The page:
The threat of the court case would not stop the opponents of the June 12 revalidation; rather it quickened their move to find a place in the dumpsite to throw the polls and its results. The Interim Government was not resting on its oars; it continued to reach out to all arms of government. While Abiola was going to court, 57 senators belonging to the two political parties came out on 16 October 1993 to re-endorse the Interim Government.
Their re-endorsement of the ING came as expectation heightened that the National Assembly itself might soon reconvene as legislators for and against the re-visitation of the June 12 presidential election were plotting strategies to perfect their antagonistic positions. The battle was moving to the assembly, and the interim government’s rainmakers were getting closer to the members before their resumption. Just then, another tornado hit the dialogue castle.
It was from the court: Abuja High Court. A man called Alhaji Wada Nas had gone to court to challenge the raising of a panel to probe the June 12 election, urging the court to put a stop to it. Justice Muhammed Dahiru Saleh on Monday, 18 October 1993, ruled that the Chairman and members of the commission should refrain from sitting, taking evidence, or conducting any business or function connected with the June 12 probe in whatever form.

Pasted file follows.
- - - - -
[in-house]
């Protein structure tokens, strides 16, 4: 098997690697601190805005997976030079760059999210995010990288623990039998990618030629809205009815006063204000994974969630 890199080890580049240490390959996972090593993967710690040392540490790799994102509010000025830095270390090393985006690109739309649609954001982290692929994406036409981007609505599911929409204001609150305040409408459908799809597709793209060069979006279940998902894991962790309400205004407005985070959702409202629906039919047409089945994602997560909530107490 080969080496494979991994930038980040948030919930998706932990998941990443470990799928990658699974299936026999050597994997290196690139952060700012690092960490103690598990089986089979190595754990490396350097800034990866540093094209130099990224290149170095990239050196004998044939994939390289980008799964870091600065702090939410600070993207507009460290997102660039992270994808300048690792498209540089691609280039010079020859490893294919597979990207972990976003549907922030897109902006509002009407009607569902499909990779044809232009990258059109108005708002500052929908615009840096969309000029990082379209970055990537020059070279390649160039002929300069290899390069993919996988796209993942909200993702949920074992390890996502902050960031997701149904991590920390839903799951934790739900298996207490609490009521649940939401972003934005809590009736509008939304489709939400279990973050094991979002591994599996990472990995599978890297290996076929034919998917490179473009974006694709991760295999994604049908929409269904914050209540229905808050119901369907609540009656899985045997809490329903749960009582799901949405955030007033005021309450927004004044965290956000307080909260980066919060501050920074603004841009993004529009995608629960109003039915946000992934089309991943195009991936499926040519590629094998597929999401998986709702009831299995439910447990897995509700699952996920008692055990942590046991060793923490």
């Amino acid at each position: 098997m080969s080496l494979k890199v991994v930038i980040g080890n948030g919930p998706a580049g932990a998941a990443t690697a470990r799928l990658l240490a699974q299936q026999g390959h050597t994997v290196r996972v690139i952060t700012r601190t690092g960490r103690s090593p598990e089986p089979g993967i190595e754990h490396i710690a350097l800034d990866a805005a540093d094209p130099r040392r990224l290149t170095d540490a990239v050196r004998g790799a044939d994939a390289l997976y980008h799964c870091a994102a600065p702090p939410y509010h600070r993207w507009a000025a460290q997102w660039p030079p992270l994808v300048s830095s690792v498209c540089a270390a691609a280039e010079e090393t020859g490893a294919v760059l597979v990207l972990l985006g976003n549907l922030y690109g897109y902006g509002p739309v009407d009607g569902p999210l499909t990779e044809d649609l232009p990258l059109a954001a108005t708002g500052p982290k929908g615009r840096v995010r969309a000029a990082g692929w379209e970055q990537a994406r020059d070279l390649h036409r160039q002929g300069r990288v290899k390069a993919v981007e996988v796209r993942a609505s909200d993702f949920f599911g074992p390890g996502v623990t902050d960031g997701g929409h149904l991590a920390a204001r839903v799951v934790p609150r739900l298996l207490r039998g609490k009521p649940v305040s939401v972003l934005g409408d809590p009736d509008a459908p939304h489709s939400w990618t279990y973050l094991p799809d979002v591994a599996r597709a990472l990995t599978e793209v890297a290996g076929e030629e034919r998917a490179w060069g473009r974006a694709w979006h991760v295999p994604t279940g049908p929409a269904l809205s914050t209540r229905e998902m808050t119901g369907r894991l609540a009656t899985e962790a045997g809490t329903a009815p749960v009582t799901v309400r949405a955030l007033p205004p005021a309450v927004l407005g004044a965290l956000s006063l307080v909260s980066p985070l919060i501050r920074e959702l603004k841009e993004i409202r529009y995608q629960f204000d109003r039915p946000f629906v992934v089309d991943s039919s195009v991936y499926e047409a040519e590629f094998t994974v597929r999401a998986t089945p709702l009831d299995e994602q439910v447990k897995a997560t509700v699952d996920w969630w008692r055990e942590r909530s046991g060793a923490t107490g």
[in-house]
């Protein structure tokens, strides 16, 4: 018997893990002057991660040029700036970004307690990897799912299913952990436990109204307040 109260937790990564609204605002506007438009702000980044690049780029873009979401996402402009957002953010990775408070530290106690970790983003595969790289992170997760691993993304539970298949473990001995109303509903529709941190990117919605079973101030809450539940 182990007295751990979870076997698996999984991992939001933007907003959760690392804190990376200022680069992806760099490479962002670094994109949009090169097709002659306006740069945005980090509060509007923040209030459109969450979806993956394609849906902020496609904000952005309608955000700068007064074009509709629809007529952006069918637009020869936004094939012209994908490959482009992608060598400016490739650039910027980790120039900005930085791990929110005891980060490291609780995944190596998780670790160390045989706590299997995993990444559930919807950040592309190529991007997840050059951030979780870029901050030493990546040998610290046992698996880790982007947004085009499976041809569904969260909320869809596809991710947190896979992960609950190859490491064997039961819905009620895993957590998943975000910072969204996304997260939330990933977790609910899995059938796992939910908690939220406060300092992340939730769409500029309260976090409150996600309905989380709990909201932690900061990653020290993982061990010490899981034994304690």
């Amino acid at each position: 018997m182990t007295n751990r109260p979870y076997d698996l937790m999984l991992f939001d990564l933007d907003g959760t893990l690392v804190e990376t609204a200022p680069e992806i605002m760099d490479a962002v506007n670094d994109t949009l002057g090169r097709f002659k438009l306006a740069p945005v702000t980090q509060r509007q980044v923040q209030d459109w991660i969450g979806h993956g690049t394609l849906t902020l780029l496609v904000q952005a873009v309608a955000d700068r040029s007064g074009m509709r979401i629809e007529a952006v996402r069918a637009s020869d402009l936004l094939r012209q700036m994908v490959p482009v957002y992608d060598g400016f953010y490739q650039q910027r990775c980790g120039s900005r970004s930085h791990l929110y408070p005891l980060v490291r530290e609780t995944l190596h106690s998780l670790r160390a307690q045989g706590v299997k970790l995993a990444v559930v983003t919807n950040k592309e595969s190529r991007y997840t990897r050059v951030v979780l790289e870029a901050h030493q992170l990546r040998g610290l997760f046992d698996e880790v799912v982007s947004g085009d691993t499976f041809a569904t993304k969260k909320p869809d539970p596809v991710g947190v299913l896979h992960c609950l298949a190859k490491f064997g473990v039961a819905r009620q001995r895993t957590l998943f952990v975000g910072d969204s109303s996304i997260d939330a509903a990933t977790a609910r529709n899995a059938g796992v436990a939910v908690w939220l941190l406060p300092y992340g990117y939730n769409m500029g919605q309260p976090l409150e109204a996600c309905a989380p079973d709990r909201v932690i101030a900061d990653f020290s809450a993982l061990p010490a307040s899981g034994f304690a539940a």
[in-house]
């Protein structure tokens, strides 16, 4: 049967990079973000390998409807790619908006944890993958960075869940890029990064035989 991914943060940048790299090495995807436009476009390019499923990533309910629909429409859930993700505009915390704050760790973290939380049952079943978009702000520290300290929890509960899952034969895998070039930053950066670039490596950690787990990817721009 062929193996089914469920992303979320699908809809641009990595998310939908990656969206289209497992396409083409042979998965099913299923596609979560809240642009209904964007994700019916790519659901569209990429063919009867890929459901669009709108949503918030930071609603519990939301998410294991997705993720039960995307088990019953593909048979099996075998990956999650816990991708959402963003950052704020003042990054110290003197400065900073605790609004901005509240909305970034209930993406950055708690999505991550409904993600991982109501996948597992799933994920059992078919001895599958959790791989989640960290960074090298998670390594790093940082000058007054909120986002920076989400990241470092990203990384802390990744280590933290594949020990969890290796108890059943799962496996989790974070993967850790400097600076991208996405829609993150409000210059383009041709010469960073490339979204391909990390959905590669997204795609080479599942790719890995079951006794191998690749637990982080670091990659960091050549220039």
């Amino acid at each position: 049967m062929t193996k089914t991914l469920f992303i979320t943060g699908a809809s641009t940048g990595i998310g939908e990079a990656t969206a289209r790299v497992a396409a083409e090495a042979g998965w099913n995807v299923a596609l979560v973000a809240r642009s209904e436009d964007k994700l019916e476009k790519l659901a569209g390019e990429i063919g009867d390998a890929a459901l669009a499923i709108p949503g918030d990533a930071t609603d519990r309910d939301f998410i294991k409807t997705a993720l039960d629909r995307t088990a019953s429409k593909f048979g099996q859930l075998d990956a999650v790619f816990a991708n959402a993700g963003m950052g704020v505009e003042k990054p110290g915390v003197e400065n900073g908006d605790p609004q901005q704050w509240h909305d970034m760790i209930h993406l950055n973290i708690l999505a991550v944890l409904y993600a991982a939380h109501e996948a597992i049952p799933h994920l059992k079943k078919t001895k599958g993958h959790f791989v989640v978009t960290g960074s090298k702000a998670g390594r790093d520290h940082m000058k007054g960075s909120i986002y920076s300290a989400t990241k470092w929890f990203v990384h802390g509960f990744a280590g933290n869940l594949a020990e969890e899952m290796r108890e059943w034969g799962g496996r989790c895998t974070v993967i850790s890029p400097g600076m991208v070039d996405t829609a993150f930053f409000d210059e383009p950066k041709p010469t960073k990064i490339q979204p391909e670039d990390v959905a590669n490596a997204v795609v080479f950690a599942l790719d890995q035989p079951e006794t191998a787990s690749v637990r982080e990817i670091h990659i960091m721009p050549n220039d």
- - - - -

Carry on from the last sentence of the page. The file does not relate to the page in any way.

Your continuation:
While this was going on, the NRC was urging people to come out and participate in the voters’ register review, so that they would be able to vote. To them, the June 12 was no longer an issue; the new election coming in January should be everyone’s focus. 13 governors of the NRC came out after their meeting in Abuja on 19 October 1993 and appealed to everybody in their states and Nigerians in general, to come out en-masse for the programme.
But Abiola scored another point on 20 October 1993, when university teachers made a case for the sanctity of the voided June 12 presidential election which according to them had enshrined and engraved democratic principles in Nigeria.
The Academic Staff Union of Universities (ASUU) position, unveiled after a meeting of its national executive committee in Lagos, was that the election was nationally and internationally adjudged to be free and fair, hence it must be restored. Also, Olusegun Obasanjo, who was held as the father of the Interim Government came out to say he did not believe a fresh presidential election was possible because of the prevailing political atmosphere in the country.
Obasanjo said the interim government headed by Ernest Shonekan could never successfully lead the country to democracy as its members were handpicked. He argued on 27 October 1993, that only a National Government produced through discussion among progressive elements would command the independence, credibility, integrity, purposefulness and public confidence to take Nigeria out of the political and economic debacle.
Obasanjo’s advice came in just as the North-East SDP Forum backed the Interim Government and its new presidential poll shifted to February 1994. The North East Forum comprised members of SDP from Borno, the home state of Baba Gana Kingibe the running-mate of Abiola, who was in court with the Chief over the annulled election.